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Extending sensitivity analysis using regression to effectively disseminate life cycle assessment results



Bottom-up–based life cycle assessment (LCA) approaches are used to assess the greenhouse gas emissions of various products such as transportation fuels. Bottom-up spreadsheet–based models include numerous calculations and assumed values that are uncertain. Currently, most LCAs provide point estimates with a simple one-at-a-time sensitivity analysis, which provides limited insight into how the model assumptions affect the results. Additionally, the LCA models are generally presented with a limited number of scenarios to avoid overwhelming the reader; however, this limits the usefulness of the work, as each reader will be interested in different scenarios. The goal of this work is to use a global sensitivity and regression to provide as much information to the reader as possible in an easily digestible form.


The Morris and Sobol global sensitivity methods are examined to determine if they can accurately identify the key inputs that have the largest effect on overall output variance. A multiparameter linear regression is then used to simplify the model into a single equation. Rstudio and Excel VBA are used to create an easy-to-use template called the Regression, Uncertainty, and Sensitivity Tool (RUST) that can be inserted into any Excel-based LCA model. This method is applied to the previously published FUNdamental ENgineering PrinciplEs-based ModeL for Estimation of GreenHouse Gases in Conventional Crude Oils and Oil Sands (FUNNEL-GHG-CCO/OS) as an example case.

Results and discussion

Both the Morris and Sobol methods can identify the key parameters, but the Morris method requires less than 1/100th as many model evaluations. Of the model’s 65 parameters, 14 key parameters were identified. The corresponding regression model was found to have an accuracy of ± 0.5 g CO2 eq/MJ 90% of the time and a maximum error of + 3 and − 1 g CO2 eq/MJ.


This work found that the Morris method can be used to screen key parameters and that a stepwise multiparameter linear regression approach can be used to develop a simplified version of the model. The developed RUST Excel workbook can be used to perform the sensitivity and regression analysis of any Excel-based LCA models. The regression model can then be easily published, it does not require a large effort to make a user friendly version of the model, and it conceals confidential data if necessary. The simplified model makes it easy for policy markets to investigate how changes in critical parameters affect the LCA results without having to learn how to use the full complex model.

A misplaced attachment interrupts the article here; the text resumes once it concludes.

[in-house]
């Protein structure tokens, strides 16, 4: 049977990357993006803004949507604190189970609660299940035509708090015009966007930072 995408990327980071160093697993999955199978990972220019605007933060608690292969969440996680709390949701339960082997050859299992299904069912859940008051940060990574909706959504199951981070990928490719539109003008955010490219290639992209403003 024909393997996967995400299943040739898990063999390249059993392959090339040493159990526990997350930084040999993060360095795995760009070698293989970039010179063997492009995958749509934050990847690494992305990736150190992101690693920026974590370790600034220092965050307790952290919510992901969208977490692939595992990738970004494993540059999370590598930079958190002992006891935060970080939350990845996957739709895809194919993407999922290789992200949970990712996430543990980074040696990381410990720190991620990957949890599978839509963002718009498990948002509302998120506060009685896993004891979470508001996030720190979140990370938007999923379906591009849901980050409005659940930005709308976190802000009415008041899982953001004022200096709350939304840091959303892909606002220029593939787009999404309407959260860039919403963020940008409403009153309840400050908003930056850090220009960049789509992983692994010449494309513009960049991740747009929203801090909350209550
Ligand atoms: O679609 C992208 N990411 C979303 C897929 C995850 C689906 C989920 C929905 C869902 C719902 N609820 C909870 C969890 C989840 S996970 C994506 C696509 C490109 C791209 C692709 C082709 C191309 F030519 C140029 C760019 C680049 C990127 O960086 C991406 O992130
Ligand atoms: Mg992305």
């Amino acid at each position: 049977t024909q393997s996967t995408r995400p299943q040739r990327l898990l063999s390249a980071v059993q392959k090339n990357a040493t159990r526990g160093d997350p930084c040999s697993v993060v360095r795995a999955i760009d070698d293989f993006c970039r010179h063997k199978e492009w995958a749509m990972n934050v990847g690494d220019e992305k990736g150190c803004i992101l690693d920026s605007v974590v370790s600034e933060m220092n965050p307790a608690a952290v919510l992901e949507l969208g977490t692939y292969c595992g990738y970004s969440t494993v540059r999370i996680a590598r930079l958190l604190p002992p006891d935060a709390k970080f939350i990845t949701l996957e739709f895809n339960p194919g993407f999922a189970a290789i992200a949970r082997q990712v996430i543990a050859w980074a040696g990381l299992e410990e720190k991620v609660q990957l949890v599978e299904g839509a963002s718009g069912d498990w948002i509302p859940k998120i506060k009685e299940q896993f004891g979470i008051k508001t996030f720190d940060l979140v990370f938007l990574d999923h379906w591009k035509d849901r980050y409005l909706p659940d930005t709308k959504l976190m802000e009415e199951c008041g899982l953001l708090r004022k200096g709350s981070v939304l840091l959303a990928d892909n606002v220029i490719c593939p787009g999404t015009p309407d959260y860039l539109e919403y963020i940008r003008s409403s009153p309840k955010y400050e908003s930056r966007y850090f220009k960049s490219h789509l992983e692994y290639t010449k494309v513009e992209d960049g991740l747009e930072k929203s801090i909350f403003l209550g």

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The authors thank Astrid Blodgett for editorial assistance.


NSERC/Cenovus/Alberta Innovates Associate Industrial Research Chair in Energy and Environmental Systems Engineering and the Cenovus Energy Endowed Chair in Environmental Engineering provided financial support for this project. Support was also given by the Natural Sciences and Engineering Research Council of Canada (NSERC) Postgraduate Scholarships - Doctoral Program. As a part of the University of Alberta’s Future Energy Systems (FES) research initiative, this research was made possible in part thanks to funding from the Canada First Research Excellence Fund (CFREF).

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Correspondence to Amit Kumar.

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Responsible editor: Serenella Sala

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Di Lullo, G., Gemechu, E., Oni, A.O. et al. Extending sensitivity analysis using regression to effectively disseminate life cycle assessment results. Int J Life Cycle Assess 25, 222–239 (2020).

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  • GHG
  • Interpretation
  • Life cycle assessment
  • Morris
  • Regression
  • RUST
  • Sensitivity
  • Sobol
  • Uncertainty